Opinion | Metal straws don’t make you an activist

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Photo Courtesy of Kevin Snyman/Pixabay

A person holds up a sign saying “There is No Planet B” at a climate change protest. Columnist Caroline Tadla argues that one person’s effort to reduce climate change is not enough to make an impact.

By Caroline Tadla, Columnist

The only effect metals straws have on the planet is inflating the egos of those who live on it.

Let me preface by saying I’m not a climate change denier nor am I a nihilist. I am simply tired of people with a savior complex telling me that I’m killing the environment when all I’m doing is enjoying my oat milk latte.

I understand the environment is important, and I understand that as a society we should all strive to be more eco-friendly. And although metal straws might be a cute start, we need to look beyond trivial things like this and start looking at the bigger picture. For example, bans on single-use plastics altogether.

I too used to believe that the little things I did within my daily life regarding single-use plastics made a difference. That was until I started working at a fast-food restaurant.

The number of straws, lids, cups and utensils discarded daily blew my mind.

I can recall the day I accidentally dropped an industrial-sized package of straws on the ground. I was quickly instructed by my manager to throw them all away, as they were unsanitary for customers. In 20 seconds, I threw away enough straws to last someone a year; I wonder how many times things like this happen.

The sad reality is one person’s effort makes little to no dent in our pollution crisis. Another somber reality is that a majority of those making “efforts” to better the environment are not doing so out of a place of love and compassion for the planet. Instead, they use their metal straw “activism” as a means of social gain and virtue signaling.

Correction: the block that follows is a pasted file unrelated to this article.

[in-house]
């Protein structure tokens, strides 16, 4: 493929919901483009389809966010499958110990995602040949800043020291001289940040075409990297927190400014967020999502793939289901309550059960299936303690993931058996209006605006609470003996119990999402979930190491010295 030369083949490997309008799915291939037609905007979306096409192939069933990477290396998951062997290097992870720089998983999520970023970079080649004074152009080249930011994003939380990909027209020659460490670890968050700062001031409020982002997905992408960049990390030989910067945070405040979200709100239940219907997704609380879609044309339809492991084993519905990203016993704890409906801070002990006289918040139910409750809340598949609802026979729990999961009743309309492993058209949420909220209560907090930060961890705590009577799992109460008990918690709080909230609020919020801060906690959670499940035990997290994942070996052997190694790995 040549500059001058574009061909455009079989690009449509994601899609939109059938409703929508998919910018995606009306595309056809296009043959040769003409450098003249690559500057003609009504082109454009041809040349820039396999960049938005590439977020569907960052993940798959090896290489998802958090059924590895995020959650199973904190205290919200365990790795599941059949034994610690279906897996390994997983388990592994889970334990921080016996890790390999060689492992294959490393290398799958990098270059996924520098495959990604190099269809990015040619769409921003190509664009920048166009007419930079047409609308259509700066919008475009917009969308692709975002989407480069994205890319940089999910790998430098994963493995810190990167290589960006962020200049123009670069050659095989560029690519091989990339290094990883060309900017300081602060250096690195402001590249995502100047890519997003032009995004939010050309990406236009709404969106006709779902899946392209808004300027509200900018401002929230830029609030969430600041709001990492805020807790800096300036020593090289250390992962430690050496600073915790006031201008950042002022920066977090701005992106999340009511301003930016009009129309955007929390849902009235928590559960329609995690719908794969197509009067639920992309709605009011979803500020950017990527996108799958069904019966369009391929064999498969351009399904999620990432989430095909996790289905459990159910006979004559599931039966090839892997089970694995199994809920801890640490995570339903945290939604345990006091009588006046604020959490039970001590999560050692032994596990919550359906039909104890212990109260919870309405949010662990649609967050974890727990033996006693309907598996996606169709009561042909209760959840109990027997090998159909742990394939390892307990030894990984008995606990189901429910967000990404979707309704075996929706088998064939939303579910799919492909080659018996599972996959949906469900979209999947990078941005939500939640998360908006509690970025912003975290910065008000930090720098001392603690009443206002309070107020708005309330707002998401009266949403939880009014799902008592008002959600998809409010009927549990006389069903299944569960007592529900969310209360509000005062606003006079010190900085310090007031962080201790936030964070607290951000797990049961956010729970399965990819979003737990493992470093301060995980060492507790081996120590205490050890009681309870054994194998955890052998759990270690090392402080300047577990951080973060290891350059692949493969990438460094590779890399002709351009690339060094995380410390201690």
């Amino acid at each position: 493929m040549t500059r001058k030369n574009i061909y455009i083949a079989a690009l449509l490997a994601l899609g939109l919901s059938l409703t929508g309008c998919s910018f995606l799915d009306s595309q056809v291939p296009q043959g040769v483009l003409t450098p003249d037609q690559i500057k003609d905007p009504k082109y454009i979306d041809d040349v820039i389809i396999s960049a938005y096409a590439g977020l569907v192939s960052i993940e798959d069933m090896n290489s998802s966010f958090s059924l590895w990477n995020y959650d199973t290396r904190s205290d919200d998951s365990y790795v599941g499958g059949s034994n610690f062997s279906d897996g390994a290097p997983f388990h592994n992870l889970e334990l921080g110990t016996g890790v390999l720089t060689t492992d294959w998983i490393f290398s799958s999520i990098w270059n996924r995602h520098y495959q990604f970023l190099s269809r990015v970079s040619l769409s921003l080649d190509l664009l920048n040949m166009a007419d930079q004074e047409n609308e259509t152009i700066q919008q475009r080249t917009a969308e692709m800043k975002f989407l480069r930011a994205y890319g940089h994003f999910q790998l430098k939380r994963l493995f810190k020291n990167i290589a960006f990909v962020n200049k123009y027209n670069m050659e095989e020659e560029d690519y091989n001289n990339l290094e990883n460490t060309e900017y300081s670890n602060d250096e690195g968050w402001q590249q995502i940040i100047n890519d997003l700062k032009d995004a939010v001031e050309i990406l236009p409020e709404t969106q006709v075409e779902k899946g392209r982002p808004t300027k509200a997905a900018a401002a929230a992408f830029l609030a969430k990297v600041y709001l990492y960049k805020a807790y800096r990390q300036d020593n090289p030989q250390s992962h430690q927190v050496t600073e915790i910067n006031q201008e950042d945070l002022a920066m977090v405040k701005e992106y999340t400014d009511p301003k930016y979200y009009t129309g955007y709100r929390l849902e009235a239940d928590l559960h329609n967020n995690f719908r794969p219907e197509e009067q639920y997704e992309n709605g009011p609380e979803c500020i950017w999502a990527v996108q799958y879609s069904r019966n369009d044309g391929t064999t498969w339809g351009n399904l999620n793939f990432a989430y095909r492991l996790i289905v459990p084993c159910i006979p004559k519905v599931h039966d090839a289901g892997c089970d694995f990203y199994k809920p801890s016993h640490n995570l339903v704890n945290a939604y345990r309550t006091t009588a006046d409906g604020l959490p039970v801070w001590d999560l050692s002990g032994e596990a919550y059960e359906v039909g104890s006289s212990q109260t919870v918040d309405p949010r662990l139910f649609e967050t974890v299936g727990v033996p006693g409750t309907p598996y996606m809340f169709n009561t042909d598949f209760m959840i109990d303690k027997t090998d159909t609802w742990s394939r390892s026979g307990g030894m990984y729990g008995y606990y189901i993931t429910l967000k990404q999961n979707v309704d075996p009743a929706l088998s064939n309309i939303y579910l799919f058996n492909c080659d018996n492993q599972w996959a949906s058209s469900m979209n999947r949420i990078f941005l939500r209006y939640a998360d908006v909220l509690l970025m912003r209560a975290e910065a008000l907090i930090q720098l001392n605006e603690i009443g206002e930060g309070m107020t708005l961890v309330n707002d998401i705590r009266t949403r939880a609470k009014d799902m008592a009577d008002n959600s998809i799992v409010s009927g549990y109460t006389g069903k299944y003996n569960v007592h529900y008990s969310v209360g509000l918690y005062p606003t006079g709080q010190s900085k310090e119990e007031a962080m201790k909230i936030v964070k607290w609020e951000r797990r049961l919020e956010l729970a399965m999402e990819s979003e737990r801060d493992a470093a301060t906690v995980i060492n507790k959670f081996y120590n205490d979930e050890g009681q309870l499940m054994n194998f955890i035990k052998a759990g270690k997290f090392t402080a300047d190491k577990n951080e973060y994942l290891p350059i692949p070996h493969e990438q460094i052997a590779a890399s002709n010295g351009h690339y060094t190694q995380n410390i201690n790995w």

The earth is filled to the brim with single-use plastic and Santa Claus isn’t going to come and clean the oceans just because we drink from metal straws. Furthermore, policing those around you about how they drink their coffee does nothing but make you unlikable. 

Continuing to support companies and government systems that promote the use of single-use plastics is what we should be focusing on, not whether we grab a plastic straw on our way out or not — because maybe the person after us will accidentally grab two.

Unless companies stop supplying and providing these plastics altogether no difference will be made.

A more reasonable approach would be to attack single-use plastic at the source. As a matter of fact, according to journalists Kelly Bauer and Hannah Alani, “more than 300 cities and 55 countries around the world have banned single-use plastics.” 

Not to mention the several universities adopting these principles: As announced by the University of California, Berkeley, the school “has committed to eliminating all non-essential single-use plastic with viable alternatives by 2030.” Why shouldn’t we be next?

Let your voice be heard in a way that matters. Reach out to local companies, administrators and politicians and urge them to join the fight against single-use plastics. Be active in our democracy and elect those who you believe will push the movement forward.

Caroline is a freshman in Media.

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